Gerald R. Ford visited Westminster College on 29 October 1977 to deliver the Green Foundation Lecture nine months after leaving the White House. Early in his political career, as a member of the House of Representatives, Ford had heard Churchill’s third and final address to the United States Congress on 17 January 1952 (see p. 34). A quarter-century later, Ford said in his remarks at Fulton, “I would not compare myself either in statesmanship or in eloquence to the man who made ‘Iron Curtain’ part of the global language….” “But I will not yield to Winston Churchill or anyone else,” he continued, “my love of freedom. Indeed, it is devotion to democracy that compels me to speak out today as he did in March 1946. For the situation in Europe, while different, is no less potentially severe.”
Ford warned of “Euro-Communist” parties gaining influence and votes in European parliaments. Recalling Churchill’s famous phrase about an iron curtain descending, though without the same rhetorical flair, Ford proclaimed, “From the shores of the Adriatic to those of the Atlantic, a new specter of Communist control hovers over the countries of Western Europe. Lisbon, Paris, Rome—all of the Parliaments in these capitals—now confirm the clutch of Communist power.” Ford warned, “Communism may come to power by democracy but it keeps its power by tyranny….” “If the United States does not communicate its opposition at the highest level, we may make it easier for the Communists to gain power,” he concluded. “More important than the condition of human rights in those dictatorships which have abolished them is the preservation of those rights in those nations that still have them.”
Ford’s oratory in comparison with Churchill’s was utilitarian. The speech made by former President Ronald Reagan was the opposite. Appearing at Westminster College to dedicate the monumental sculpture Breakthrough by artist and Churchill granddaughter Edwina Sandys, Reagan spoke in a manner worthy of his nickname “The Great Communicator.” The former president spoke on 9 November 1990—the one-year anniversary of the wall’s coming down. This was Reagan’s second time, however, speaking in front of the Berlin Wall. In West Berlin in 1987, when the concrete still functioned as a barrier, Reagan famously demanded, “Mr. Gorbachev, tear down this wall.”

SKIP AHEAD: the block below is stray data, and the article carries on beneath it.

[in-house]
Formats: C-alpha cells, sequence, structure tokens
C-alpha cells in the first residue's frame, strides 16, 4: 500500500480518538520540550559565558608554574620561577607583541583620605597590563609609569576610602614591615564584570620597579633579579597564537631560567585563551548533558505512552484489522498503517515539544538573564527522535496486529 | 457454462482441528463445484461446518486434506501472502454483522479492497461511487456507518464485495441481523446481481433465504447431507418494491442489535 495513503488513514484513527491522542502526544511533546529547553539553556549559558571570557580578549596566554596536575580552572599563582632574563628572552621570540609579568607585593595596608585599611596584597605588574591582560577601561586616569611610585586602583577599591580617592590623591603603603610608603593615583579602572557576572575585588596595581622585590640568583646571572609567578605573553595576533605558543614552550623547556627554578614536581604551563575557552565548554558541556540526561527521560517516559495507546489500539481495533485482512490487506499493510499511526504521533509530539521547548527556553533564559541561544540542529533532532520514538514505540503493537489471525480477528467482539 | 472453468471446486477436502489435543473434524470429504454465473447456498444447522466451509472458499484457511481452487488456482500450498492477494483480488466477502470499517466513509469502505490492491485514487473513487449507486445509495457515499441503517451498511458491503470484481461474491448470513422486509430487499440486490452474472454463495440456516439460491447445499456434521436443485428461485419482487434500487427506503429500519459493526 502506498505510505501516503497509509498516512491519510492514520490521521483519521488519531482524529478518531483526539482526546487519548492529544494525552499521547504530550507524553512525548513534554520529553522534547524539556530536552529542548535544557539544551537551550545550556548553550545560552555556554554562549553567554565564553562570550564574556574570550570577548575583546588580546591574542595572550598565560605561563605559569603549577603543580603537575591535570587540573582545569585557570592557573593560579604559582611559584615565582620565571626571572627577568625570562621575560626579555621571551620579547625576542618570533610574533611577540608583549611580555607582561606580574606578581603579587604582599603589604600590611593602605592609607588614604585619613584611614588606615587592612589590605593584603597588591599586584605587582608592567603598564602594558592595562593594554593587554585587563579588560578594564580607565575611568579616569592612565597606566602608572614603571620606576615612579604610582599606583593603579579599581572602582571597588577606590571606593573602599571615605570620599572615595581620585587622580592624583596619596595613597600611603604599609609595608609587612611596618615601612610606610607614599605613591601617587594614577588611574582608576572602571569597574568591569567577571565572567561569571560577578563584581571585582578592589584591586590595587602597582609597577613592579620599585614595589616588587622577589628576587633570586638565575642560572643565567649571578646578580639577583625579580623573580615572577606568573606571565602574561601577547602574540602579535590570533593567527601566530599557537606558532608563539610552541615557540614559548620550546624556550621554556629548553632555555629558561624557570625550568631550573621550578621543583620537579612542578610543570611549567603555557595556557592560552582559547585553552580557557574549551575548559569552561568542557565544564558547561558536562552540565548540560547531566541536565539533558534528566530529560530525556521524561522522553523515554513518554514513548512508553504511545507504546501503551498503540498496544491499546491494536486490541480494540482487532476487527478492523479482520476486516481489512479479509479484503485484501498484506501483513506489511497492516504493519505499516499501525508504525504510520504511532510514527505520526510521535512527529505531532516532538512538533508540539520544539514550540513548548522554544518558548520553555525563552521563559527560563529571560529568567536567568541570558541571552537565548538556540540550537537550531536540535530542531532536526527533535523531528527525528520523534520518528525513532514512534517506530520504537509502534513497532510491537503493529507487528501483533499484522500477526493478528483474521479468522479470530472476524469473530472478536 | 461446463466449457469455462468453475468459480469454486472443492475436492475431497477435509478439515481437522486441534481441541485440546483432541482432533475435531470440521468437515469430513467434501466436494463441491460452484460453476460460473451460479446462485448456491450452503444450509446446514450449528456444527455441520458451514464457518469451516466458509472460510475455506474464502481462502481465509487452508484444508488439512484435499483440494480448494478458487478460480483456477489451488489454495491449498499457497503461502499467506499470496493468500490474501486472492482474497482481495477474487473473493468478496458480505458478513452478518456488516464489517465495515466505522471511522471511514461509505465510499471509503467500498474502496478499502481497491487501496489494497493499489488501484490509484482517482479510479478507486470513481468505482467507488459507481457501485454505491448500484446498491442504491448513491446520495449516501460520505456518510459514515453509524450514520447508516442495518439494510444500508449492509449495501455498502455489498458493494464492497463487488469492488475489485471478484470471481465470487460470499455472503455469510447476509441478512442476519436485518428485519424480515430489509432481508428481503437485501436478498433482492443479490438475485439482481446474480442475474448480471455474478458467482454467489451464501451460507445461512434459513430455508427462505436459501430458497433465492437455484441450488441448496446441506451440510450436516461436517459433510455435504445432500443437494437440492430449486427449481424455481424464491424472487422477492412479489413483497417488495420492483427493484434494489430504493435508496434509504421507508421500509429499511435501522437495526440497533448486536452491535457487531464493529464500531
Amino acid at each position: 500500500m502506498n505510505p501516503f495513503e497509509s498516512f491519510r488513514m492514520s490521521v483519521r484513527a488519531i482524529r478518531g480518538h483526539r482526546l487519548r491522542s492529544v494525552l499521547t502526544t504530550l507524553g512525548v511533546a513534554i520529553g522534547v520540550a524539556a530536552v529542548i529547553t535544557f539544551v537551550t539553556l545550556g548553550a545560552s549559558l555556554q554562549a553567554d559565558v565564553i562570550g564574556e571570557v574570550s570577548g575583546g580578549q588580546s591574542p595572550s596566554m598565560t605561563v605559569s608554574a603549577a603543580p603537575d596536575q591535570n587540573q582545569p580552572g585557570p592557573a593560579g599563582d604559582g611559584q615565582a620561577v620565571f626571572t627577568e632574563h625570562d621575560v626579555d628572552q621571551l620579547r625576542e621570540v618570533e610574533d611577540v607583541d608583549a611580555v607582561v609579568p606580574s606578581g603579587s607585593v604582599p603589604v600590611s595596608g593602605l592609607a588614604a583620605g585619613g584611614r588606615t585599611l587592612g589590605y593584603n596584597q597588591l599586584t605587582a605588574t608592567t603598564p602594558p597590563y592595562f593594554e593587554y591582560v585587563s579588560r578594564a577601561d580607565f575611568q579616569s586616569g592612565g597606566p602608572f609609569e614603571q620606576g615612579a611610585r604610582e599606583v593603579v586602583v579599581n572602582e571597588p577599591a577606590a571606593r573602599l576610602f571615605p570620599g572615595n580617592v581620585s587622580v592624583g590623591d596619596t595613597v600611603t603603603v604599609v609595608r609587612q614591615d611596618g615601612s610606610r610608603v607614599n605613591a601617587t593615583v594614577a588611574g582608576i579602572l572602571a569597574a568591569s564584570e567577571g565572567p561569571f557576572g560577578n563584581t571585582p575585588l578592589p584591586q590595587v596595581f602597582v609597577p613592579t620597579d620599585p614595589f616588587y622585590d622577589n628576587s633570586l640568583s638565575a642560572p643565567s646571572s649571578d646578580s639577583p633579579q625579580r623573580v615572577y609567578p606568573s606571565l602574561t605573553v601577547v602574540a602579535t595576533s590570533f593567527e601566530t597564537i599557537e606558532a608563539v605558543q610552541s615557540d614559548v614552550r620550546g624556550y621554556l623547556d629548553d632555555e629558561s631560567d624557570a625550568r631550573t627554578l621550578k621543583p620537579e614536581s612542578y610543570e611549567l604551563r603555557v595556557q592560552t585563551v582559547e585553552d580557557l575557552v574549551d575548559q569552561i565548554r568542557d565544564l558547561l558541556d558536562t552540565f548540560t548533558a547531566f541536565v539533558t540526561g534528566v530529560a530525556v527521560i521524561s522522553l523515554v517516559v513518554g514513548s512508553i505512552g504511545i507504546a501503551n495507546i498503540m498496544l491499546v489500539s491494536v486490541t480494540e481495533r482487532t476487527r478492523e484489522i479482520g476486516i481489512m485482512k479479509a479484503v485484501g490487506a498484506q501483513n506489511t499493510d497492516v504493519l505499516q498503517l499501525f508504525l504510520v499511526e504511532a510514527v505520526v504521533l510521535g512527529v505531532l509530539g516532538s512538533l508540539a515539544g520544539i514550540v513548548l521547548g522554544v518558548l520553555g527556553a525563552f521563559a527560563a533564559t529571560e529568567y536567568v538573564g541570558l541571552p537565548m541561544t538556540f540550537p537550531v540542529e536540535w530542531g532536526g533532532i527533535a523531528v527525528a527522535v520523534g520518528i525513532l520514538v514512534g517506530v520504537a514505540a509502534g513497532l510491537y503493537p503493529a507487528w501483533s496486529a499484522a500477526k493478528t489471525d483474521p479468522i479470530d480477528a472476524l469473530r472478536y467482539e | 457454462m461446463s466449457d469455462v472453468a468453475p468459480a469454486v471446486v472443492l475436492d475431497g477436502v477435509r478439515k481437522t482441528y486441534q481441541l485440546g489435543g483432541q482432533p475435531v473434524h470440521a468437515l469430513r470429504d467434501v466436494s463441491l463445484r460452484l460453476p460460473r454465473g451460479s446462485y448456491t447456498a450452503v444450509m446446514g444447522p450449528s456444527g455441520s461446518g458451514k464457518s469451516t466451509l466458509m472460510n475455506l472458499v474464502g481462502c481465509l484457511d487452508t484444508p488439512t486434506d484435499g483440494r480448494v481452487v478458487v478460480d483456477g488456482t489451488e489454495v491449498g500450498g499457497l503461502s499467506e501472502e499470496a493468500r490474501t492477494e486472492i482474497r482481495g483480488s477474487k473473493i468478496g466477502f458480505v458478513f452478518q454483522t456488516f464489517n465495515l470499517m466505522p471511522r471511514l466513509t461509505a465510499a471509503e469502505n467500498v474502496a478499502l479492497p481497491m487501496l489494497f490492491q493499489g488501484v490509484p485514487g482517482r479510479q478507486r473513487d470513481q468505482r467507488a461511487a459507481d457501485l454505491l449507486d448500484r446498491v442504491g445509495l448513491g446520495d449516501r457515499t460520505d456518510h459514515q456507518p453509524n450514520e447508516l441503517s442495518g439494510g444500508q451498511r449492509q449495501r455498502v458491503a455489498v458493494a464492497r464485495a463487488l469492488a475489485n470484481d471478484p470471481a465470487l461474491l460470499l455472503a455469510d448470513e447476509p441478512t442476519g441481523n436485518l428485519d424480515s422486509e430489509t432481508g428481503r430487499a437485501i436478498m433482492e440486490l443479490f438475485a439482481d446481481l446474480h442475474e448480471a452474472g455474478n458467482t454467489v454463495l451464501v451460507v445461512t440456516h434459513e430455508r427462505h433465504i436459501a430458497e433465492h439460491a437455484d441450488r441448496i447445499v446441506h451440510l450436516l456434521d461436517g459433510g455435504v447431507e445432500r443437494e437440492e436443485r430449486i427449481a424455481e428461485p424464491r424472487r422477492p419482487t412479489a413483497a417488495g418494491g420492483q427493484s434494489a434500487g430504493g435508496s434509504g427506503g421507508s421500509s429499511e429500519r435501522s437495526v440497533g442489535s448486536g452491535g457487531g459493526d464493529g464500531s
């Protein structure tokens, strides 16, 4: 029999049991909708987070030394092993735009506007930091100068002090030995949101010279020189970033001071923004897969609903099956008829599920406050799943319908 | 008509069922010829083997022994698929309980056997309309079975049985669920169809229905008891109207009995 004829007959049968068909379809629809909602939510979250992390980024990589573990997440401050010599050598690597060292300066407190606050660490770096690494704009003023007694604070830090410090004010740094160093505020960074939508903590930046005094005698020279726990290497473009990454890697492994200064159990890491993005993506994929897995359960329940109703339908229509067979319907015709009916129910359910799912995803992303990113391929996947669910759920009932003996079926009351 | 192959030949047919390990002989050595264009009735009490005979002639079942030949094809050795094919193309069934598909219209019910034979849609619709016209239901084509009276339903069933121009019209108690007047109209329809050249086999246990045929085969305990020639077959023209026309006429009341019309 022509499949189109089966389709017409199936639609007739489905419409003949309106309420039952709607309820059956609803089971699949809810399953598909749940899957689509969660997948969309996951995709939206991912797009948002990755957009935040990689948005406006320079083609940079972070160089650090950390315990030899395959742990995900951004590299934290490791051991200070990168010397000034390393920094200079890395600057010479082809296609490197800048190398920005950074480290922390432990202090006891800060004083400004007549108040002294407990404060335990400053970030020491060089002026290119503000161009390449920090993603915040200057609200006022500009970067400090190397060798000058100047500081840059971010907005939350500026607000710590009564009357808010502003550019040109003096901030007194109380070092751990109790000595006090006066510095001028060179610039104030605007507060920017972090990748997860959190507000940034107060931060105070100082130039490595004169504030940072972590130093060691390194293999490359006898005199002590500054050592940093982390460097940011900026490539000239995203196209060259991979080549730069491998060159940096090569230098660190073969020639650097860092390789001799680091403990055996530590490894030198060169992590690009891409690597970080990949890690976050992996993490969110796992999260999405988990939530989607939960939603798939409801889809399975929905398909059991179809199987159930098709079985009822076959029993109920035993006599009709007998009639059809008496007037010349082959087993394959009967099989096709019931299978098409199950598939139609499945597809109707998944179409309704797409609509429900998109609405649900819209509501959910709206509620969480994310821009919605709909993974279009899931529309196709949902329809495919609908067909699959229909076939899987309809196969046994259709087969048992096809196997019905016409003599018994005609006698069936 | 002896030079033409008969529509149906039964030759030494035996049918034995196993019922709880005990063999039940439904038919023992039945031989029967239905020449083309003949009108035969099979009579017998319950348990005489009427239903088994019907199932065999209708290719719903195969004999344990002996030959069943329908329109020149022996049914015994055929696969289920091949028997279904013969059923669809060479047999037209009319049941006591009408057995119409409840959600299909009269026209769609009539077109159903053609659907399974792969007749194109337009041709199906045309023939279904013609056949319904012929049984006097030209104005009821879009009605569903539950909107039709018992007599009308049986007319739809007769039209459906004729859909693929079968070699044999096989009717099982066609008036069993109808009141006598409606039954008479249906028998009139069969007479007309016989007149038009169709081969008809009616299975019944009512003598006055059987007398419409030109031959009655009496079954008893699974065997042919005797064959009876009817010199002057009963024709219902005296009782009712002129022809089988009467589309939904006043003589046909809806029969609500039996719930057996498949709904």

Reagan’s appearance at Westminster College was one of his last public speeches. Rising to the rhetorical challenge of following Churchill to Fulton, Reagan was both deferential and inspired: “As the greatest communicator of our time, Sir Winston enlisted the English language itself in the battle against Hitler and his fateful doctrines. When the Nazis might prevail from Warsaw to the Channel Islands and from Egypt to the Arctic Ocean, at a time when the whole cause of human liberty stood trembling and imperiled, he breathed defiance in phrases that will ring down through centuries to come. And when the guns at last fell silent in the spring of 1945, no man on earth had done more to preserve civilization during its hour of its greatest trial.” Reagan’s speech was not a warning but a hopeful message reflecting the optimism of the day: “In dedicating this magnificent sculpture, may we dedicate ourselves to hastening the day when all God’s children live in a world without walls. That would be the greatest empire of all.”
The man who became the forty-first president spoke at Westminster College on two occasions, both while serving as vice president. His memorable Green Foundation Lecture on 5 March 1986, the fortieth anniversary of the “Iron Curtain” speech, was entitled “Churchill’s Vision and America’s Future.”
George H. W. Bush, a decorated veteran of the Second World War, reminded the audience of the context of Churchill’s speech. “The war was just barely over when Churchill came here, and yet the world had already changed in ways entirely at odds with the hopes of the allies during the fighting. Many had yet to comprehend how different reality was from hope. Churchill chose this platform to clarify that distinction.” Before outlining his own vision for America’s future, Bush looked at the past not reverentially, but realistically: “The Iron Curtain speech was not a discourse on a commonly accepted view of the world as it emerged from the war. It was a plea for realism, a plea for a clear strategy in approaching a new and unexpected world, a plea for strength of purpose and the courage to face unwanted but unavoidable challenges.”
Churchill famously identified in “The Sinews of Peace” speech “two marauders,” namely, war and tyranny. Bush, long before it was a commonly discussed threat in the United States, identified a new marauder—terrorism. “The challenge before us today is to face with courage, unity, and resolve all attacks on free societies and free institutions, to face, in particular, terrorism, which is a dagger in the back of all free societies.…” He elaborated in Churchillian terms: “But the challenge is more than this. It is to find within ourselves the kind of courage and strength of purpose that Churchill so nobly exemplified; and having found those qualities, to give leadership to an often-bewildered world.”
There remain two other presidential connections with Westminster College and Fulton, both marginal but intriguing. The first was a visit in 1875, when the city and surrounding Callaway County still identified with the Lost Cause of the American South. Churchill was in just his first year of life when a crowd of ten thousand gathered at the Fulton fairgrounds (now Westminster College’s Priest Field) to hear a speech by Jefferson Davis, the former President of the Confederate States of America.The other known presidential connection is at once more distant and more immediate. On 29 September 1653, Allen Robinett and Margaret Symm exchanged wedding vows in the London church of St. Mary the Virgin, Aldermanbury. In 1681, after twenty-eight years of marriage, the Robinetts purchased land in the New World from William Penn. The following year they emigrated with two of their children and settled in Pennsylvania. One of their descendants is the current President of the United States: Joseph Robinette Biden. The London church, the site of the Robinett nuptials, now stands as the centerpiece of America’s National Churchill Museum.